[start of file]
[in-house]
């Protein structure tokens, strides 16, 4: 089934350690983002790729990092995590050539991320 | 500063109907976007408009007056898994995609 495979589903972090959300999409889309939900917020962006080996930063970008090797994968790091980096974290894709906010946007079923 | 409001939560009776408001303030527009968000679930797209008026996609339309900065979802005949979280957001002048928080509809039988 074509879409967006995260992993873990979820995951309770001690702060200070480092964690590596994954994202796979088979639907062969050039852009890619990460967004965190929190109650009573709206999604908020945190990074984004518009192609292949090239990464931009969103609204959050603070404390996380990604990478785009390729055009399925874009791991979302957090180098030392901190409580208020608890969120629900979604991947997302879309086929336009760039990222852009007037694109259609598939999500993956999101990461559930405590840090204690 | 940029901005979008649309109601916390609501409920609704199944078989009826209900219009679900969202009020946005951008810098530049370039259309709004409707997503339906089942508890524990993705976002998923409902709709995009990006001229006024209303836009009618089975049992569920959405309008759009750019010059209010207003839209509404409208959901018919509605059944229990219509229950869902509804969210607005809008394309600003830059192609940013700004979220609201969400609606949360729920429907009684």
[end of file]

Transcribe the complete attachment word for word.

[in-house]
């Protein structure tokens, strides 16, 4: 089934350690983002790729990092995590050539991320 | 500063109907976007408009007056898994995609 495979589903972090959300999409889309939900917020962006080996930063970008090797994968790091980096974290894709906010946007079923 | 409001939560009776408001303030527009968000679930797209008026996609339309900065979802005949979280957001002048928080509809039988 074509879409967006995260992993873990979820995951309770001690702060200070480092964690590596994954994202796979088979639907062969050039852009890619990460967004965190929190109650009573709206999604908020945190990074984004518009192609292949090239990464931009969103609204959050603070404390996380990604990478785009390729055009399925874009791991979302957090180098030392901190409580208020608890969120629900979604991947997302879309086929336009760039990222852009007037694109259609598939999500993956999101990461559930405590840090204690 | 940029901005979008649309109601916390609501409920609704199944078989009826209900219009679900969202009020946005951008810098530049370039259309709004409707997503339906089942508890524990993705976002998923409902709709995009990006001229006024209303836009009618089975049992569920959405309008759009750019010059209010207003839209509404409208959901018919509605059944229990219509229950869902509804969210607005809008394309600003830059192609940013700004979220609201969400609606949360729920429907009684």